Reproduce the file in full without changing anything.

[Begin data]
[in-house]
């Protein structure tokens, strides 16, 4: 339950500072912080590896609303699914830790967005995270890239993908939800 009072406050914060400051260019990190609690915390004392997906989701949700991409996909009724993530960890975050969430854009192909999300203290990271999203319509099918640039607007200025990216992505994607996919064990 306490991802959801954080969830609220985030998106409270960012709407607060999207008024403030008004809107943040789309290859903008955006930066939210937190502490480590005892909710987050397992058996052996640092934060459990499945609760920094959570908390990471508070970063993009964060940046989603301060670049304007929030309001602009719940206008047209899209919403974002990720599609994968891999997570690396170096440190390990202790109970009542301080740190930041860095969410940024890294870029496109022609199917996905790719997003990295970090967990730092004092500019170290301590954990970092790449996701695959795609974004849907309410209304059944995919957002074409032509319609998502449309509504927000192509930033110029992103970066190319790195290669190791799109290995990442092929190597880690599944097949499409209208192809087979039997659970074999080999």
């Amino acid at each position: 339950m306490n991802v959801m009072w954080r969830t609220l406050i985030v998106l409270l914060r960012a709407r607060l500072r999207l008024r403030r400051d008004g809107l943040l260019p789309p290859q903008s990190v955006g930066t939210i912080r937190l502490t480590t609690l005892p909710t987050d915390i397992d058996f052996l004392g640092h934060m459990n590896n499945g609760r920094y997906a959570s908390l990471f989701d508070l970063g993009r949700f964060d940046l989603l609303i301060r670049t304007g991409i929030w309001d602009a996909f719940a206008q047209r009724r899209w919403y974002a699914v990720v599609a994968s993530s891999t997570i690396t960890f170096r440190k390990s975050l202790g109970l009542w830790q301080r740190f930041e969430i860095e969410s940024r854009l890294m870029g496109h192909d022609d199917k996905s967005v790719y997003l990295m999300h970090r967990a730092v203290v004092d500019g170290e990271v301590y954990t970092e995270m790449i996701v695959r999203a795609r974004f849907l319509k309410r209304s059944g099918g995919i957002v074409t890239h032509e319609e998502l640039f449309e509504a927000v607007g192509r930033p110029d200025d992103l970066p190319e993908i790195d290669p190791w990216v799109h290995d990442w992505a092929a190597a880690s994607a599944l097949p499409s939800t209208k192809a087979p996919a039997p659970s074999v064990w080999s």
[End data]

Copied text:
[in-house]
């Protein structure tokens, strides 16, 4: 339950500072912080590896609303699914830790967005995270890239993908939800 009072406050914060400051260019990190609690915390004392997906989701949700991409996909009724993530960890975050969430854009192909999300203290990271999203319509099918640039607007200025990216992505994607996919064990 306490991802959801954080969830609220985030998106409270960012709407607060999207008024403030008004809107943040789309290859903008955006930066939210937190502490480590005892909710987050397992058996052996640092934060459990499945609760920094959570908390990471508070970063993009964060940046989603301060670049304007929030309001602009719940206008047209899209919403974002990720599609994968891999997570690396170096440190390990202790109970009542301080740190930041860095969410940024890294870029496109022609199917996905790719997003990295970090967990730092004092500019170290301590954990970092790449996701695959795609974004849907309410209304059944995919957002074409032509319609998502449309509504927000192509930033110029992103970066190319790195290669190791799109290995990442092929190597880690599944097949499409209208192809087979039997659970074999080999």
């Amino acid at each position: 339950m306490n991802v959801m009072w954080r969830t609220l406050i985030v998106l409270l914060r960012a709407r607060l500072r999207l008024r403030r400051d008004g809107l943040l260019p789309p290859q903008s990190v955006g930066t939210i912080r937190l502490t480590t609690l005892p909710t987050d915390i397992d058996f052996l004392g640092h934060m459990n590896n499945g609760r920094y997906a959570s908390l990471f989701d508070l970063g993009r949700f964060d940046l989603l609303i301060r670049t304007g991409i929030w309001d602009a996909f719940a206008q047209r009724r899209w919403y974002a699914v990720v599609a994968s993530s891999t997570i690396t960890f170096r440190k390990s975050l202790g109970l009542w830790q301080r740190f930041e969430i860095e969410s940024r854009l890294m870029g496109h192909d022609d199917k996905s967005v790719y997003l990295m999300h970090r967990a730092v203290v004092d500019g170290e990271v301590y954990t970092e995270m790449i996701v695959r999203a795609r974004f849907l319509k309410r209304s059944g099918g995919i957002v074409t890239h032509e319609e998502l640039f449309e509504a927000v607007g192509r930033p110029d200025d992103l970066p190319e993908i790195d290669p190791w990216v799109h290995d990442w992505a092929a190597a880690s994607a599944l097949p499409s939800t209208k192809a087979p996919a039997p659970s074999v064990w080999s």